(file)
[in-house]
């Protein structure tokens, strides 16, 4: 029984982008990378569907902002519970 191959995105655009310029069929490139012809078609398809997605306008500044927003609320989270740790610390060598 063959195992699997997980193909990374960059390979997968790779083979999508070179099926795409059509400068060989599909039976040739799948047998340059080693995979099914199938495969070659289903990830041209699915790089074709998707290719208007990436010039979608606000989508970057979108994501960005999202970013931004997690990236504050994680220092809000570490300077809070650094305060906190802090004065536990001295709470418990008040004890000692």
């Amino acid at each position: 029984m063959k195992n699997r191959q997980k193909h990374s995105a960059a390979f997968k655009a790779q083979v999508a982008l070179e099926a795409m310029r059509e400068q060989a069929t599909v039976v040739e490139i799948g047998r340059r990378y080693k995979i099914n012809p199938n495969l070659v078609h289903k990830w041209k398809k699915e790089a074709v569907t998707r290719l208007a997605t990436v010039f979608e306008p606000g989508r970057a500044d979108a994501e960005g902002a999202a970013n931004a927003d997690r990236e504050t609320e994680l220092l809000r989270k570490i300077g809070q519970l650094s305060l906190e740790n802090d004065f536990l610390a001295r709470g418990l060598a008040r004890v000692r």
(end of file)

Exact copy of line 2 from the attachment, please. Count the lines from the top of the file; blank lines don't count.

């Protein structure tokens, strides 16, 4: 029984982008990378569907902002519970 191959995105655009310029069929490139012809078609398809997605306008500044927003609320989270740790610390060598 063959195992699997997980193909990374960059390979997968790779083979999508070179099926795409059509400068060989599909039976040739799948047998340059080693995979099914199938495969070659289903990830041209699915790089074709998707290719208007990436010039979608606000989508970057979108994501960005999202970013931004997690990236504050994680220092809000570490300077809070650094305060906190802090004065536990001295709470418990008040004890000692």